John was considered the closest to Jesus/Yeshua out of the 12 Apostles. He laid his head on the Savior’s bosom at the Last Supper (John 13:23), was defended by Yeshua after Peter questions his calling (John 21:20-23), and wrote the book of Revelation, the complete unveiling of the second advent of Christ that is soon to come. The Apostle hands us the key to be in a close, spiritual relationship with the Lord: we must walk in the same light. Yeshua carefully teaches His disciples the reality of being enlightened by His understanding: 

Mat 13:10  And the disciples came and said to Him, “Why do You speak to them in parables?”

Mat 13:11  He answered and said to them, “Because it has been given to you to know the mysteries of the kingdom of heaven, but to them it has not been given.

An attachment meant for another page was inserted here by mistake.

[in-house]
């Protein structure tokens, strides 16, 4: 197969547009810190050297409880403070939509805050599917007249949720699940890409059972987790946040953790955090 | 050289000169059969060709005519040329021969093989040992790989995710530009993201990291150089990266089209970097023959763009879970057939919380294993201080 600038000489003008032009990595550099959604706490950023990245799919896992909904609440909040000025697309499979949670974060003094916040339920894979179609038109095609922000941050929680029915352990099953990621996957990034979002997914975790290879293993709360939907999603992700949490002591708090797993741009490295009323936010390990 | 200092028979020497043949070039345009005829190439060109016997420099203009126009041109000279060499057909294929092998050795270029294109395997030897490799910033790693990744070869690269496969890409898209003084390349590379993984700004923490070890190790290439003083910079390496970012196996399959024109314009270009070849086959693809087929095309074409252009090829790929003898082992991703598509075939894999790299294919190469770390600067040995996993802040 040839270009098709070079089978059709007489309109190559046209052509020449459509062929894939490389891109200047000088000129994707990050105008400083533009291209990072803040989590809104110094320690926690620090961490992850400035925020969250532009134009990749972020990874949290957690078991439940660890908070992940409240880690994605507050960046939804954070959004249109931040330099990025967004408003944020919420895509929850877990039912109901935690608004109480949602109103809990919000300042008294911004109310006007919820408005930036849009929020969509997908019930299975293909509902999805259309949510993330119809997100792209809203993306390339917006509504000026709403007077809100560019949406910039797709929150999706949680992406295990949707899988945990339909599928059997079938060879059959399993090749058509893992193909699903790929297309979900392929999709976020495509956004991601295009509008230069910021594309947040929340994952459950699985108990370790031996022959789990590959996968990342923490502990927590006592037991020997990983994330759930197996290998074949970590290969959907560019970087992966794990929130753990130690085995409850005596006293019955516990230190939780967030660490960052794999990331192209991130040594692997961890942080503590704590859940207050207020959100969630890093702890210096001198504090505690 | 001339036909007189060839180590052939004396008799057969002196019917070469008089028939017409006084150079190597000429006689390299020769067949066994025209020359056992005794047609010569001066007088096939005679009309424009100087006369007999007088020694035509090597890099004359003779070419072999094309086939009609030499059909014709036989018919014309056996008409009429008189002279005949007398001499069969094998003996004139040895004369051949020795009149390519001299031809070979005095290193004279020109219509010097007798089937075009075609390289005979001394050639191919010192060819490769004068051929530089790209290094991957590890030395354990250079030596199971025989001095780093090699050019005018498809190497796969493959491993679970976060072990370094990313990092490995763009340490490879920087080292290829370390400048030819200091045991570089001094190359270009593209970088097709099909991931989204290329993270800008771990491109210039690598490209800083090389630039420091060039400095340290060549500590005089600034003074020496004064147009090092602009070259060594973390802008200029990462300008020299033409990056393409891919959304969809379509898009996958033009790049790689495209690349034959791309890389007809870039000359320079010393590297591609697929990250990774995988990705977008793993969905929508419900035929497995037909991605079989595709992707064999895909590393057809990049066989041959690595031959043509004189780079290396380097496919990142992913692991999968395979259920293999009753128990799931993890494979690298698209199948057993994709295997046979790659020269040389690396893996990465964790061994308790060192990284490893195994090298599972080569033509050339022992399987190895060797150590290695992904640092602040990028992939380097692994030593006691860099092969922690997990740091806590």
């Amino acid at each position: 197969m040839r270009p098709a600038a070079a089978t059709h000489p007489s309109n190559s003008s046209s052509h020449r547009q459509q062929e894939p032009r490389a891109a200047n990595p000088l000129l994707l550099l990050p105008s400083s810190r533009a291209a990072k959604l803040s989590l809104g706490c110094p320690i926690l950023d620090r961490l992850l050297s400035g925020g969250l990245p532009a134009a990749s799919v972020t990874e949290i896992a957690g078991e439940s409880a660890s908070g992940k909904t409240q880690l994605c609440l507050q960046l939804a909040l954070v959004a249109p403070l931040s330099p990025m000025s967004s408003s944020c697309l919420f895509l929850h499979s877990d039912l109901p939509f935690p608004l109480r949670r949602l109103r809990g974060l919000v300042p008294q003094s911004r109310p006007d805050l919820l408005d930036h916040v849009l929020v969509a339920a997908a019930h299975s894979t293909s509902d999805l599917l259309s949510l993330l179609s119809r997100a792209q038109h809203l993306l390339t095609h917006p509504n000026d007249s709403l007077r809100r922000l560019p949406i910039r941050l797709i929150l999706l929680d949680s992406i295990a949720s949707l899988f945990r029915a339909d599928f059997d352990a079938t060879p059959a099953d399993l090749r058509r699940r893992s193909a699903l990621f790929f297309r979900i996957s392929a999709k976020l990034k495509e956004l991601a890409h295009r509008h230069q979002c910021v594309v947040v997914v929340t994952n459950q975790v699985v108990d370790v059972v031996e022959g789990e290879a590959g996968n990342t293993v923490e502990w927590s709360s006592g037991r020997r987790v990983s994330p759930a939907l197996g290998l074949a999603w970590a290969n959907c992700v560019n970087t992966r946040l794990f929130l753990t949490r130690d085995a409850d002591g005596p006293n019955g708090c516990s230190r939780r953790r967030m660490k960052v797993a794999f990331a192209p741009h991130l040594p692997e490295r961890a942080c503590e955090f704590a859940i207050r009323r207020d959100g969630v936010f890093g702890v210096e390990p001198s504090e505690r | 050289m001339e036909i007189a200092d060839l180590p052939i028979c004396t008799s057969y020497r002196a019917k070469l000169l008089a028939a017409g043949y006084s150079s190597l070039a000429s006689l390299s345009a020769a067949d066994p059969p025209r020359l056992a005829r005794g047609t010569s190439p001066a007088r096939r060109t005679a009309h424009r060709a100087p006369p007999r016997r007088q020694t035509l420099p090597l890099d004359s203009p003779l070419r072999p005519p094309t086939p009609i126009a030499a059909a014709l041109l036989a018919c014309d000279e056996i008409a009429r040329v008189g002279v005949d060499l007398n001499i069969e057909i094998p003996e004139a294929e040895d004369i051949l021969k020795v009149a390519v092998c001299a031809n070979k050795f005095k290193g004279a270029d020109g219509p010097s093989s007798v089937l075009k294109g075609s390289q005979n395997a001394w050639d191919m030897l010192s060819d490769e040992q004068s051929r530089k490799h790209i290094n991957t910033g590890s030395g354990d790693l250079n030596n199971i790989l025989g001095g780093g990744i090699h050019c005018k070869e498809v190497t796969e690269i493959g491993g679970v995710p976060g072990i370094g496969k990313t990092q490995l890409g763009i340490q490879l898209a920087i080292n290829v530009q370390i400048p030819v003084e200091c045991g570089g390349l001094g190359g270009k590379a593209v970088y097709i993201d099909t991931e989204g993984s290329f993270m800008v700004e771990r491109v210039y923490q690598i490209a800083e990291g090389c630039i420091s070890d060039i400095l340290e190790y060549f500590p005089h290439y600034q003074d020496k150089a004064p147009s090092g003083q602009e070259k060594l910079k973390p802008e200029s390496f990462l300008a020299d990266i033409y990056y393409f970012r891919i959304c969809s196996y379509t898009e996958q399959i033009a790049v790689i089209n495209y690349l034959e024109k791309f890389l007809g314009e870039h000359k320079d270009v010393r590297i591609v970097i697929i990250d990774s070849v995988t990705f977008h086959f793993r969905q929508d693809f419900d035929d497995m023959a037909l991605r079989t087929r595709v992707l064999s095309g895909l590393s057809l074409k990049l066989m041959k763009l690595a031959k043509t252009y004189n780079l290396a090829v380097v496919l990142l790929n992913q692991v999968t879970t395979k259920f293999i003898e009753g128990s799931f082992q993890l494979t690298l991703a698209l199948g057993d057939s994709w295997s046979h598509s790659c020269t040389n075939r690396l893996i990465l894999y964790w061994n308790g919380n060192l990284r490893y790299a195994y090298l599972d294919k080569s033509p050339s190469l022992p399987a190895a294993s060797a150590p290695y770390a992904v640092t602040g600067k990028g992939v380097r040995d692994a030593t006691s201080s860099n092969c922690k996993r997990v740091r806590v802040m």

Mat 13:12  For whoever has, to him more will be given, and he will have abundance; but whoever does not have, even what he has will be taken away from him.

Mat 13:13  Therefore I speak to them in parables, because seeing they do not see, and hearing they do not hear, nor do they understand.

What was the purpose of the parables?

The purpose of the parables was to open the spiritual eyes of the 12 Apostles resulting in a close relationship with the ultimate Teacher. 

When we begin to see things spiritually, we begin to walk like Yeshua did. He drew the 12 Apostles deeper by allowing them the opportunity to be unveiled, completely determined by how hungry and teachable they were to know the secrets of God. Paul the Apostle writes about these secrets to the church at Corinth: